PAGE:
CARDOZA, DENNIS - Democratic Party
December 5, 2003 - December 7, 2003 (3 days)
Palm Springs, CA
Purpose - California delegation issues
Total Cost - $3,600.29

DAVIS, SUSAN - Democratic Party
December 5, 2003 - December 7, 2003 (3 days)
Westin Mission Hills, CA
Purpose - Bipartisan legislative planning session
Total Cost - $1,400.92

HERGER, WALLY - Republican Party
December 5, 2003 - December 7, 2003 (3 days)
Ontario, Canada
Co-sponsor(s): Public Governance Institute
Purpose - California delegation retreat 2003
Total Cost - $3,894.96

HERGER, WALLY - Republican Party
December 5, 2003 - December 7, 2003 (3 days)
Ontario, Canada
Co-sponsor(s): Public Governance Institute
Purpose - California delegation retreat 2003
Total Cost - $3,065.46

MILLENDER-MCDONALD, JUANITA - Democratic Party
December 6, 2003 - December 7, 2003 (2 days)
Rancho Mirage, CA
Purpose - to meet with the CA delegation and discuss ways the federal government can improve CA's future. It was an opportunity to meet with policy experts from around the state.
Total Cost - $1,046.44

SABO, MARTIN OLAV - Democratic Party
February 28, 2003 - March 2, 2003 (3 days)
White Sulphur Springs, WV
Purpose - bipartisan congressional retreat 2003
Total Cost - $994.00

KING, PETER - Republican Party
March 7, 2005 - March 8, 2005 (2 days)
Queenstown, MD
Purpose - Homeland Security Committee retreat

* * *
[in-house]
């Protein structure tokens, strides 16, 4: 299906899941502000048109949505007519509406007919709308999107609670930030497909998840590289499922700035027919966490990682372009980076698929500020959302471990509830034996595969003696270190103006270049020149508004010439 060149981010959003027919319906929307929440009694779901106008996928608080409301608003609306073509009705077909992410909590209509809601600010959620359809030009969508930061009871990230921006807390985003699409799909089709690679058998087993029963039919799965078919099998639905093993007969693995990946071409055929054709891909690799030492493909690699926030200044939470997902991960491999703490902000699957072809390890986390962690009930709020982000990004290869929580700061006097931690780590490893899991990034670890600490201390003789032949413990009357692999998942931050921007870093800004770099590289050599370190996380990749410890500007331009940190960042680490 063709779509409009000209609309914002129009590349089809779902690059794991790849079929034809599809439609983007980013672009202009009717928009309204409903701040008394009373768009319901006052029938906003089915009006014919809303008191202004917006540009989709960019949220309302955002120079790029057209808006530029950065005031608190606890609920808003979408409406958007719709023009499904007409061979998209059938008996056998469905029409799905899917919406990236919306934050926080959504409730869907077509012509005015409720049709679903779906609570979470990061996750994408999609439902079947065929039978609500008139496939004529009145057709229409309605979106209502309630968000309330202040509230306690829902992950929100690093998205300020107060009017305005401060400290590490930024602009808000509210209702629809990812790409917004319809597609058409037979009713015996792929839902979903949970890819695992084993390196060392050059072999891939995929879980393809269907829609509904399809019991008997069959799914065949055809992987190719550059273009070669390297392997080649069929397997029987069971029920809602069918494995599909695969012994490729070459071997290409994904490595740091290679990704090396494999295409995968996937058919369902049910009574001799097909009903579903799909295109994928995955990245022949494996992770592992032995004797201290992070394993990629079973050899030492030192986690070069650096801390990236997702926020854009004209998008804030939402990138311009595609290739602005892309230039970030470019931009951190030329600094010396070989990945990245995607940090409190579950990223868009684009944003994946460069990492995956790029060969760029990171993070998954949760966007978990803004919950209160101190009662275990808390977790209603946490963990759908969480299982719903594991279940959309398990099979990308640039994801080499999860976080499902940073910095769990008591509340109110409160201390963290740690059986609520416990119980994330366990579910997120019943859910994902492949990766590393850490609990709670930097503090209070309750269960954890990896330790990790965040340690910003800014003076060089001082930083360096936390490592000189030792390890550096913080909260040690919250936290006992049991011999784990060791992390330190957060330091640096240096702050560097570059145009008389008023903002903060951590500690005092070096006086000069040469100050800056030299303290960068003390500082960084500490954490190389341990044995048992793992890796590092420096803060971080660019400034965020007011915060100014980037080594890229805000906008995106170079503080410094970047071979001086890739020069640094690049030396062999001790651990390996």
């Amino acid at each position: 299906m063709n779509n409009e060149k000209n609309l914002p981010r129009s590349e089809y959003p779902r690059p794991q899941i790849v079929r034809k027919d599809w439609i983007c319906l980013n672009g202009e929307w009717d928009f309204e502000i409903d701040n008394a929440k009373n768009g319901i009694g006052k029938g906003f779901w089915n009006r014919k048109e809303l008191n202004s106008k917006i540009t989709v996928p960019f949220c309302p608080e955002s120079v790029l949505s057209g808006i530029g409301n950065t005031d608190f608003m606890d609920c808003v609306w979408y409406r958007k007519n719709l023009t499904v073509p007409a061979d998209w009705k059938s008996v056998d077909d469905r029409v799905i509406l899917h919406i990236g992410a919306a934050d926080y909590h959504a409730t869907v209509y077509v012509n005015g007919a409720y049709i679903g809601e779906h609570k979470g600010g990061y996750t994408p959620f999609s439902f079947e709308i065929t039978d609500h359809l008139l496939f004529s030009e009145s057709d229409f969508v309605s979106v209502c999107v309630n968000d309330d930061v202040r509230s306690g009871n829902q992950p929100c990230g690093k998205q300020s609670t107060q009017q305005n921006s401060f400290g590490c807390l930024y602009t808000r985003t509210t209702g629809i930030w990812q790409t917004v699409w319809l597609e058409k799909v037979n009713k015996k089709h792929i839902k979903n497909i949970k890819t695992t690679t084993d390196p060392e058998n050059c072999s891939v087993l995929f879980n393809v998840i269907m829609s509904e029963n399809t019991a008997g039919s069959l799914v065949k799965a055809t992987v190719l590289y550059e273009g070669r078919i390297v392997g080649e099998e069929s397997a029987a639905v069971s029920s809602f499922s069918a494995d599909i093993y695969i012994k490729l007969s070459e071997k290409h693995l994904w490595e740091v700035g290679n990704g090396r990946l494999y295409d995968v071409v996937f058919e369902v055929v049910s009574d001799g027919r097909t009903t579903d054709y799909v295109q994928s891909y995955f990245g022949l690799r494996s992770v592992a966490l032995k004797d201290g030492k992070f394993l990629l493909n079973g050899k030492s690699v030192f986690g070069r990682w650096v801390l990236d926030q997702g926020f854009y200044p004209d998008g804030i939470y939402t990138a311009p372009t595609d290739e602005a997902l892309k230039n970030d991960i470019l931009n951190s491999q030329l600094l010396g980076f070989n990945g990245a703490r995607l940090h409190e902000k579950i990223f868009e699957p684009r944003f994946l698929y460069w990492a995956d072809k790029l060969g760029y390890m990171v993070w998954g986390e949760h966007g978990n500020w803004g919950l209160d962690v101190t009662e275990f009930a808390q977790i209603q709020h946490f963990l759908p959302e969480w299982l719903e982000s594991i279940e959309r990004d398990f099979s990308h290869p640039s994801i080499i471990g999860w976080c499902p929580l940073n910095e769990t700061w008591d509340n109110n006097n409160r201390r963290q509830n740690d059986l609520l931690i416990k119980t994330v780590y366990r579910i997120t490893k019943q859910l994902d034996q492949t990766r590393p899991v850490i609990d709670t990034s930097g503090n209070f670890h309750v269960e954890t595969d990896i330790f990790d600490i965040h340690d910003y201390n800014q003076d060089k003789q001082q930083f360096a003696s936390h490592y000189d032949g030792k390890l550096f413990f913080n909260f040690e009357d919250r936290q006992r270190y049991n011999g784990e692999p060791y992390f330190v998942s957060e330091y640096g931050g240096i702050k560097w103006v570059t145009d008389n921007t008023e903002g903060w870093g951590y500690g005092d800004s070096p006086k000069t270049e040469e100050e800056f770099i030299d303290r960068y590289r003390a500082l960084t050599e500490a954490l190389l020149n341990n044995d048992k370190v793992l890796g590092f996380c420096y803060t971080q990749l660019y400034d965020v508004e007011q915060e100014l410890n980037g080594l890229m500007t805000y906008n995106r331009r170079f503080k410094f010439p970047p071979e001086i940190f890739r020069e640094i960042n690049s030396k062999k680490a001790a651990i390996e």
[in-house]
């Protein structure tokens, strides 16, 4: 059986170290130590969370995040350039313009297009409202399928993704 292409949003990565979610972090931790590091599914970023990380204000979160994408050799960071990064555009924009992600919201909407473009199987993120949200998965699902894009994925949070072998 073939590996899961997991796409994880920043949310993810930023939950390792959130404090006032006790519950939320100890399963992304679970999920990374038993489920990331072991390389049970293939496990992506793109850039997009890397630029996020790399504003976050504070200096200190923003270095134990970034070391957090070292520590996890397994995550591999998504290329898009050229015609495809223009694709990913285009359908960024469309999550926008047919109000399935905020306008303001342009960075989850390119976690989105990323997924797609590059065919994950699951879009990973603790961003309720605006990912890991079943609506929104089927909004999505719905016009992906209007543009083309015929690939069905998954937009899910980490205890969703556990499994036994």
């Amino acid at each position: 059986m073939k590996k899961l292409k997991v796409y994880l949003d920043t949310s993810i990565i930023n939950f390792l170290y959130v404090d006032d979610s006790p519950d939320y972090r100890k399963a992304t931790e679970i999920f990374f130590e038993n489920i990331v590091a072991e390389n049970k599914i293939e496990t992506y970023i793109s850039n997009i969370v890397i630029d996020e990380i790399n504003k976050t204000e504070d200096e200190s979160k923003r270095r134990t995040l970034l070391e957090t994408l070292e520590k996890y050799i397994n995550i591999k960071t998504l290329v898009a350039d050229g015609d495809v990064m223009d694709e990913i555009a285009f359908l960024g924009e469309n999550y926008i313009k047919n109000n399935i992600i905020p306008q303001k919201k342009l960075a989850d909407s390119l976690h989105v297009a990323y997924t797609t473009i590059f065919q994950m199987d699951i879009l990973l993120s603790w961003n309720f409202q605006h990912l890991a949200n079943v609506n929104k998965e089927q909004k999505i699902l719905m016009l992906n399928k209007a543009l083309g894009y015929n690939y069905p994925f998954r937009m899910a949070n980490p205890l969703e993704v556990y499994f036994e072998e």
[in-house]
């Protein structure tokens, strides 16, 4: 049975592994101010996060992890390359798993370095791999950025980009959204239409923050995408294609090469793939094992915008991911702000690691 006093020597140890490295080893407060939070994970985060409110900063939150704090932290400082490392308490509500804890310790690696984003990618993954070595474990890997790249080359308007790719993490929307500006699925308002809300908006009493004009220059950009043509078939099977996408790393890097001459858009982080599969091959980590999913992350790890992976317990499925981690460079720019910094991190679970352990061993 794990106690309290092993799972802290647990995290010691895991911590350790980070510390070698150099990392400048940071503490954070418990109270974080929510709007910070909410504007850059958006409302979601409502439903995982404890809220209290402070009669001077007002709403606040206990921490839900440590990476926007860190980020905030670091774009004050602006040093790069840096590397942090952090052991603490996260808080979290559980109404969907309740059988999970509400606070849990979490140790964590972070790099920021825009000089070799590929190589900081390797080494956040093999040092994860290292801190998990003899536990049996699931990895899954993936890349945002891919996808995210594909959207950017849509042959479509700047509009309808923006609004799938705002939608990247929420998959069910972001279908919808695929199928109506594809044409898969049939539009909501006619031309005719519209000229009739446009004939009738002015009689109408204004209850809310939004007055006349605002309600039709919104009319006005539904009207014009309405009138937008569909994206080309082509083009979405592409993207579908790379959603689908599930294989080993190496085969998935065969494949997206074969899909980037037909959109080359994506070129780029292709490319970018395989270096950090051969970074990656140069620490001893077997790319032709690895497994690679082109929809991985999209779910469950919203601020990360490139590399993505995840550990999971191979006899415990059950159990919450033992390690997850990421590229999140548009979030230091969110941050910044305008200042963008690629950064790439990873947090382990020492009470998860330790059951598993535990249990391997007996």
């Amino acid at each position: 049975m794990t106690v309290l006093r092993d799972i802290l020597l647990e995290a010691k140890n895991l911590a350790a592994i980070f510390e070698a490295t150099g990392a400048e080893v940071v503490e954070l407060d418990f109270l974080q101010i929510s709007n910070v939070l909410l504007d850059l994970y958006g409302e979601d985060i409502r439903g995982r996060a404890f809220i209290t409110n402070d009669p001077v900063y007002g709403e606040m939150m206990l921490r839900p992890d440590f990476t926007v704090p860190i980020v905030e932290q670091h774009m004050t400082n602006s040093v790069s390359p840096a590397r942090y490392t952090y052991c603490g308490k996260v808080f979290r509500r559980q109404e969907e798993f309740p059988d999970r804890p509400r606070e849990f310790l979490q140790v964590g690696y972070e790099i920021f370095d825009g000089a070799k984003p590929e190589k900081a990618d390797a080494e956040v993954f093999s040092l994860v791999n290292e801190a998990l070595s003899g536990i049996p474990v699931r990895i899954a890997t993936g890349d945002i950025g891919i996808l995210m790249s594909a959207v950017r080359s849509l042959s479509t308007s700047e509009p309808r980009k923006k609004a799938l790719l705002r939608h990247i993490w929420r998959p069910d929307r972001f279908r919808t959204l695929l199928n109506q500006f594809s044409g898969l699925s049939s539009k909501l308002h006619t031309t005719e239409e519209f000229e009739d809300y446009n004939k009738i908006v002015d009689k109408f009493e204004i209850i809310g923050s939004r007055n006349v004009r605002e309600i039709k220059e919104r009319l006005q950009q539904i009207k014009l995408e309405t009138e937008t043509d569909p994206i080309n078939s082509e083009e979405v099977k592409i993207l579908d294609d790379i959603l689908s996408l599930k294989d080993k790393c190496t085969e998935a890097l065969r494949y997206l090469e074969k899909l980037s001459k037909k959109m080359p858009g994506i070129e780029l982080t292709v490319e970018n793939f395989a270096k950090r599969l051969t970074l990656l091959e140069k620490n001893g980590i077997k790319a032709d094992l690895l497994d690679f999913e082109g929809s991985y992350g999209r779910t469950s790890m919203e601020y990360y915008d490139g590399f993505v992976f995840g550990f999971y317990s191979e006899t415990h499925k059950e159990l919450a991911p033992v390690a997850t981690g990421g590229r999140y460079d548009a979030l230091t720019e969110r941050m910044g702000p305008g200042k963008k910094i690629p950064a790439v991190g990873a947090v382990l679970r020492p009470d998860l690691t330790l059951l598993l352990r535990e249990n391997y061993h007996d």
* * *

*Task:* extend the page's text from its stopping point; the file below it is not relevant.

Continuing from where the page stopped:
Total Cost - $404.00

DENT, CHARLES W - Republican Party
March 7, 2005 - March 8, 2005 (2 days)
Queenstown, MD
Purpose - Homeland Security Retreat. Purpose is to engage in a bipartisan dialog addressing the upcoming challenges and opportunities facing the committee
Total Cost - $404.00

American RadioWorks |
Image: Sweet Briar College web site

Sweet Briar Returns

Sweet Briar College was about to close after struggling with dwindling enrollment and other problems. An alumni group raised more than 20 million dollars in pledges to keep the doors open, but the school's survival is still deeply in doubt.

Recent Posts

  • 07.15.15

    The Future of Historically Black Colleges

    Historically Black Colleges and Universities proliferated throughout the late 19th and early 20th centuries, when many white schools refused to admit African Americans, especially in the South. Our guest this week feels HBCUs still serve a crucial role in higher education.
  • 07.07.15

    Talking About Race in Schools

    Over the past year, race relations have dominated the news cycle. This can bring up difficult questions, especially for parents and teachers. Our guest Yolanda Moses says Americans need to find more ways to talk about race in schools.
  • 07.02.15

    Minorities and Special Ed

    For years policy makers believed that minorities were overrepresented in special education and that there was inherent bias in the way kids were being identified as disabled. A new study turns this idea on its head.
  • 06.23.15

    Learning from Video Games

    A lot of parents worry about whether their kids' video game habits are harmful - especially when gaming gets in the way of homework or reading. But writer Greg Toppo says gaming can be a great way to learn.